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So I have a bunch of hyperlinks on a web page. From past observation I know the probabilities that a user will click on each of these hyperlinks. I can therefore calculate the mean and standard deviation of these probabilities.

I now add a new hyperlink to this page. After a short amount of testing I find that of the 20 users that see this hyperlink, 5 click on it.

Taking into account the known mean and standard deviation of the click-through probabilities on other hyperlinks (this forms a "prior expectation"), how can I efficiently estimate the probability of a user clicking on the new hyperlink?

A naive solution would be to ignore the other probabilities, in which case my estimate is just 5/20 or 0.25 - however this means we are throwing away relevant information, namely our prior expectation of what the click-through probability is.

So I'm looking for a function that looks something like this:

double estimate(double priorMean, 
                double priorStandardDeviation, 
                int clicks, int views);

I'd ask that, since I'm more familiar with code than mathematical notation, that any answers use code or pseudocode in preference to math.

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Here's the part I don't get: What does W have to do with anything if you only want the probability of randomly selected members of the subgroup clicking the hyperlink? If you are selecting members only of that subgroup then W does not matter. X doesn't matter either, since we're looking at the probability of clicking that link. –  AlbertoPL Jul 15 '09 at 18:52

4 Answers 4

up vote 2 down vote accepted
+250

I made this a new answer since it's fundamentally different.

This is based on Chris Bishop, Machine Learning and Pattern Recognition, Chapter 2 "Probability Distributions" p71++ and http://en.wikipedia.org/wiki/Beta_distribution.

First we fit a beta distribution to the given mean and variance in order to build a distribution over the parametes. Then we return the mode of the distribution which is the expected parameter for a bernoulli variable.

def estimate(prior_mean, prior_variance, clicks, views):
  c = ((prior_mean * (1 - prior_mean)) / prior_variance - 1)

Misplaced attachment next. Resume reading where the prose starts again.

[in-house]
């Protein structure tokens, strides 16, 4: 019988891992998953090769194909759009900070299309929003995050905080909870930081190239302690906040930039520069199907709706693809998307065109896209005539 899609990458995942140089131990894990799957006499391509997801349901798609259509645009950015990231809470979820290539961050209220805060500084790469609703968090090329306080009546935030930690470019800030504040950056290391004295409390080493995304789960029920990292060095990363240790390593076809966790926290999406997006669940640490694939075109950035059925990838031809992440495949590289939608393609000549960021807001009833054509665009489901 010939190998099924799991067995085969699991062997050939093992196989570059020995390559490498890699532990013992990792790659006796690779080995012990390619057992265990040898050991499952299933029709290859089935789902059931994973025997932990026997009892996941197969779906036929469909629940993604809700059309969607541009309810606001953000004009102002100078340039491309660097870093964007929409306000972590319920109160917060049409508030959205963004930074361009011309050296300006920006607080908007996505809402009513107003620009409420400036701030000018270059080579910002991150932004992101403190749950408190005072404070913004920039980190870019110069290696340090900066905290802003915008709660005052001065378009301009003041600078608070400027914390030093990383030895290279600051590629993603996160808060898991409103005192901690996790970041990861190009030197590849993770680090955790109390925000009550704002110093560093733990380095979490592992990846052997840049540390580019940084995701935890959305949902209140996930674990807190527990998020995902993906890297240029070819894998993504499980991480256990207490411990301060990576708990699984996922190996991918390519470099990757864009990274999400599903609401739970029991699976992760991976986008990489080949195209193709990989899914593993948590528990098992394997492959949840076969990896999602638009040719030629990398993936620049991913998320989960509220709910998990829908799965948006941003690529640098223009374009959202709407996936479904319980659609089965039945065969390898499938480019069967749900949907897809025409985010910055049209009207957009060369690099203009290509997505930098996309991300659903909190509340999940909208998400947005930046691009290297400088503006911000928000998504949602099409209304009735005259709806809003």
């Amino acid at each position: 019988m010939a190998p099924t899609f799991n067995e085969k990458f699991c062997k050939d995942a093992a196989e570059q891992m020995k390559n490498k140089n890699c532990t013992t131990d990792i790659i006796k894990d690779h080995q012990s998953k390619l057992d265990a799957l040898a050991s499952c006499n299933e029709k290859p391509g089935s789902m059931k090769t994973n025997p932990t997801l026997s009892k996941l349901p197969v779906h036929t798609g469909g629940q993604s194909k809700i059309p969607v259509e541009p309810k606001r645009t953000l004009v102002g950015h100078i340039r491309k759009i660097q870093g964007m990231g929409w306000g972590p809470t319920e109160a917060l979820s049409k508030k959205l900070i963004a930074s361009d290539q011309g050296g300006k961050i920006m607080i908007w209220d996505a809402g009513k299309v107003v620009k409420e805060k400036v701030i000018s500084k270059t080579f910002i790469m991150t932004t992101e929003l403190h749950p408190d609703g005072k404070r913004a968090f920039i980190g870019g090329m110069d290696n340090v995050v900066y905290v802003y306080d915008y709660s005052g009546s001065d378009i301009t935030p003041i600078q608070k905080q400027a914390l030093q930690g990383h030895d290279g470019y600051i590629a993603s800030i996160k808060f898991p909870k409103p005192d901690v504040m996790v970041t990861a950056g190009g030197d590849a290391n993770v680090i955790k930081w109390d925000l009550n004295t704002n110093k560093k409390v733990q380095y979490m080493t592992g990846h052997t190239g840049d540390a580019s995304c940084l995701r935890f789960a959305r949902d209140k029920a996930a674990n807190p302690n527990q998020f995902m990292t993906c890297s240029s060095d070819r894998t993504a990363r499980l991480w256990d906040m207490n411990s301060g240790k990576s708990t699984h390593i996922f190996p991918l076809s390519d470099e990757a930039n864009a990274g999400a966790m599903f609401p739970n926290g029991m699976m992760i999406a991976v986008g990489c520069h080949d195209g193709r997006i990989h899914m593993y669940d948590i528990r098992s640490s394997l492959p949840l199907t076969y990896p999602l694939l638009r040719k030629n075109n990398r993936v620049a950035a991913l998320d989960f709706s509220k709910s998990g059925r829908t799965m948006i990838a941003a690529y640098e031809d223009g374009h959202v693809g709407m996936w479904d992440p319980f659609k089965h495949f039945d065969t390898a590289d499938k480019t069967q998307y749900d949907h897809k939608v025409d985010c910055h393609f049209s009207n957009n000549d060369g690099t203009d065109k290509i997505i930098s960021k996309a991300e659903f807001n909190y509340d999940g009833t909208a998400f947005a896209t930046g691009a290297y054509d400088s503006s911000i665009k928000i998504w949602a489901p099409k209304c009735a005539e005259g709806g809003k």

a = prior_mean * c
  b = (1 - prior_mean) * c
  return ((a + clicks) - 1) / (a + b + views - 2)

However, I am quite positive that the prior mean/variance will not work for you since you throw away information about how many samples you have and how good your prior thus is.

Instead: Given a set of (webpage, link_clicked) pairs, you can calculate the number of pages a specific link was clicked on. Let that be m. Let the amount of times that link was not clicked be l.

Now let a be the number of clicks to your new link be a and the number of visits to the site be b. Then your probability of your new link is

def estimate(m, l, a, b):
  (m + a) / (m + l + a + b)

Which looks pretty trivial but actually has a valid probabilistic foundation. From the implementation perspective, you can keep m and l globally.

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If you want to consider the number of samples in the prior that is fine. Regarding the second estimate() function, this doesn't seem to work. If m and l are very large, as is likely in this scenario since we'll have a lot of data for the other links, then a and b have virtually no effect. –  sanity Jul 25 '09 at 15:28
    
Correct, since more prior information correspondends to a stronger prior. Maybe what you want is to fix (a + b) / (clicks + views) to a "reasonable"/"arbitrary" mixture in the first function. –  bayer Jul 25 '09 at 19:07
    
I don't really understand what you mean :-/I don't see (a+b)/(clicks+views) anywhere in either function. –  sanity Jul 25 '09 at 19:57